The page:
18 Veterans Commit Suicide Every Day, Report Says

Troubling new data show there are an average of 950 suicide attempts each month by veterans who are receiving some type of treatment from the Veterans Affairs Department.

While any loss of military personnel weakens the U.S. armed forces, the rapid upswing in suicides among service members and veterans during the wars in Iraq and Afghanistan threatens to inflict more lasting harm. If military service becomes associated with suicide, will it be possible to recruit bright and promising young men and women at current rates? Photo: Nestor's Blurrylife/Flickr

A veteran commits suicide every 80 minutes, according to a study published Monday. Seven percent of the attempts are successful, and 11 percent of those who don’t succeed on the first attempt try again within nine months.

Military suicides have increased since the start of the wars in Iraq and Afghanistan, according to a Center for a New American Security Suicide report. In the fiscal year 2009 alone, 1,868 veterans of these wars have made suicide attempts, according to armytimes.com.

The numbers, which come at a time when VA is strengthening its suicide prevention programs, show about 18 veteran suicides a day, about five by veterans who are receiving VA care.

Access to care appears to be a key factor, officials said, noting that once a veteran is inside the VA care program, screening programs are in place to identify those with problems, and special efforts are made to track those considered at high risk, such as monitoring whether they are keeping appointments.

“America is losing its battle against suicide by veterans and service members,” authors Dr. Margaret C. Harrell and Nancy Berglass concluded. “And as more troops return from deployment, the risk will only grow.”

VA’s suicide hotline has been receiving about 10,000 calls a month from current and former service members. The number is 1-800-273-8255. Service members and veterans should push 1 for veterans’ services.

Faced with the stigma of post-traumatic stress disorder, unemployment rates tipping 12 percent and a loss of the military camaraderie, many veterans report feeling purposeless upon returning home.

Eight-year Marine Corps veteran Jason Christiansen, 35, of St. Paul, is among those veterans who have come close to taking his life. When the financial crisis hit in 2008, he lost his job as a technician at an auto dealer.

“When I got laid off my bills all piled up,” he said. “I couldn’t pay anything, so everything I had: my credit cards, my car loan, everything all went into debt collection.”

“At one point, I was sitting there with a gun in my mouth,” he said.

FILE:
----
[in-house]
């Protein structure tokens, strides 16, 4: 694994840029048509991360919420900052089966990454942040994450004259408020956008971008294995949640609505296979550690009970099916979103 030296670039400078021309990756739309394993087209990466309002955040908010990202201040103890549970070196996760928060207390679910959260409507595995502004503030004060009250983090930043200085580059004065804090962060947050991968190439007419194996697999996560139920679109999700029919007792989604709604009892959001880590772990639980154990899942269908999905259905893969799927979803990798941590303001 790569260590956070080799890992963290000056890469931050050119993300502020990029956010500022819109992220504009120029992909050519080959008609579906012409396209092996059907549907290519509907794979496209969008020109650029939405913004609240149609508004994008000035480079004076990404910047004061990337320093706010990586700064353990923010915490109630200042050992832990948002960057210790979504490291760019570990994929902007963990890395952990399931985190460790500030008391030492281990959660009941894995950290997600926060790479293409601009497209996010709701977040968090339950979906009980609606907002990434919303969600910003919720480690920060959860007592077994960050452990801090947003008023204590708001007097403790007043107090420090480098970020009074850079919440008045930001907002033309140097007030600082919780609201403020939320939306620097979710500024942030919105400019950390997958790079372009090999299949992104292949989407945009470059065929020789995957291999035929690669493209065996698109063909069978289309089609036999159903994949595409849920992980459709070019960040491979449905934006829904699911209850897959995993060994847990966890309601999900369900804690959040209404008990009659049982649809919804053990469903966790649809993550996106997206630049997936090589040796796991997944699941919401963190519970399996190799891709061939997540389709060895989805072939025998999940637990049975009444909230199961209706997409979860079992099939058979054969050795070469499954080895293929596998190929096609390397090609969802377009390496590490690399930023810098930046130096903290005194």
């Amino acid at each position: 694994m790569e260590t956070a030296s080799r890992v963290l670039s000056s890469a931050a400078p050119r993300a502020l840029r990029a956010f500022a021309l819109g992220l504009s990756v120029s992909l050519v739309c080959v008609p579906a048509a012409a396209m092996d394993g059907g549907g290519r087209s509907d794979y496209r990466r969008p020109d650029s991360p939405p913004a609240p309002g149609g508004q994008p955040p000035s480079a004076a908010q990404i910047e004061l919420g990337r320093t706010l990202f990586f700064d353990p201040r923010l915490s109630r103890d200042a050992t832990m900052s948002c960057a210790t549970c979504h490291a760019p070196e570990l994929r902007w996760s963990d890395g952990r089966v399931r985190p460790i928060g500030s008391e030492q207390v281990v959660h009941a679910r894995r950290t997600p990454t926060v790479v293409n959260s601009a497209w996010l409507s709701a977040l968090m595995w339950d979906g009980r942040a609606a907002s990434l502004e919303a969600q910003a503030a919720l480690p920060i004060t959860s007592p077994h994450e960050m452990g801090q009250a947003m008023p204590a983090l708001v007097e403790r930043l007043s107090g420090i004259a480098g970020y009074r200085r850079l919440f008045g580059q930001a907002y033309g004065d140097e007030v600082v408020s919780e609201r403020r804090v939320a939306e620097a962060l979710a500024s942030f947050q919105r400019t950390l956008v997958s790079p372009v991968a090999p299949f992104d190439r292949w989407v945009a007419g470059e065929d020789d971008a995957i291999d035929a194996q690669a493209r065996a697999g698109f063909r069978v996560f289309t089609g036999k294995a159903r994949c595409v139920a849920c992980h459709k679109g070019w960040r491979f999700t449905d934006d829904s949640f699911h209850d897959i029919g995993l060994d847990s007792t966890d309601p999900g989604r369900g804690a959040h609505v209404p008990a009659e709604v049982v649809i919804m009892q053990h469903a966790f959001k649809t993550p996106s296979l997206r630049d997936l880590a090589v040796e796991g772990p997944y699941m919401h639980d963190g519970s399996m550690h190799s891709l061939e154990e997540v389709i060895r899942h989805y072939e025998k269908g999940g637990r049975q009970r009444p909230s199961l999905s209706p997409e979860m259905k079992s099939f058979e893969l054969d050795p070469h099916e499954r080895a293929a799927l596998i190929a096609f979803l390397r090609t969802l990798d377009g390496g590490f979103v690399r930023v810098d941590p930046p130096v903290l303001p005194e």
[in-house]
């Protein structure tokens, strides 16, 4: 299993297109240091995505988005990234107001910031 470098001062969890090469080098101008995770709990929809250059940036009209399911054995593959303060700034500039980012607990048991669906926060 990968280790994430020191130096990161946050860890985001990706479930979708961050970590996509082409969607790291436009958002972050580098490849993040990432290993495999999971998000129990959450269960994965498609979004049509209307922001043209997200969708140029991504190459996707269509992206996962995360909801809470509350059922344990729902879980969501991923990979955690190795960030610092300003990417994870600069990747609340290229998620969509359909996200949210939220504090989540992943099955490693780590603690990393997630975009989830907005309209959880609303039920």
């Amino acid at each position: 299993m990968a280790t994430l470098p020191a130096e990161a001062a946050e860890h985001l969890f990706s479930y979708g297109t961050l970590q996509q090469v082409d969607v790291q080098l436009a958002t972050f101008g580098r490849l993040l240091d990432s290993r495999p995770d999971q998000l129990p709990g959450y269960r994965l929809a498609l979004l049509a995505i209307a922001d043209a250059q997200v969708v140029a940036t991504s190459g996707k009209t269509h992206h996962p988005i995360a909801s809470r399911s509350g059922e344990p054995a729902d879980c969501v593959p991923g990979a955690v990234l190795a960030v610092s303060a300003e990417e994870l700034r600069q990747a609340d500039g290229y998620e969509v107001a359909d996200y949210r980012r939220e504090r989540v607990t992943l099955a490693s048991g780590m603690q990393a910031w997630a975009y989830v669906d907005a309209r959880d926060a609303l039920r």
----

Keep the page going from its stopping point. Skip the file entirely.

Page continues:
The epidemic is raging among those who are currently serving too. From 2005 to 2010, approximately one service member committed suicide every 36 hours, the CNAS study revealed.

While the VA mental-health programs have proven to be effective, the authors of the report offered concrete suggestions on how to prevent even more military members and veterans from taking their lives.

For example, the report suggests that the services need to ensure that information about a service member’s mental health well-being is transferred when that individual moves. When a unit commander has significant concerns regarding a departing member, he or she should discuss these issues with the receiving commander.

Congress should establish a federal pre-emption of state licensing such that mental health care can be provided across state lines for those instances in which military service members or family members have an established pre-existing care relationship.

It is also said in the report that the Army should establish a unit cohesion period following deployment.

Moreover, the Army, Navy, Marine Corps and Coast Guard should ensure that investigators inform unit commanders of ongoing investigations, and that investigators work with unit leaders to ensure the safety and well-being of members under investigation.

And Unit leaders should encourage members to complete the PDHA truthfully and should underscore that a truthful answer will allow them to link any future mental health problems requiring treatment to their military service.

“The DOD does not currently take sufficient responsibility for veteran suicide,” the authors said. “Given the potential implications of veteran suicide for the all volunteer force, the DOD should seek to understand which veterans, and how many veterans, are dying by suicide.” [via Huff Post, CNAS and Army Times]

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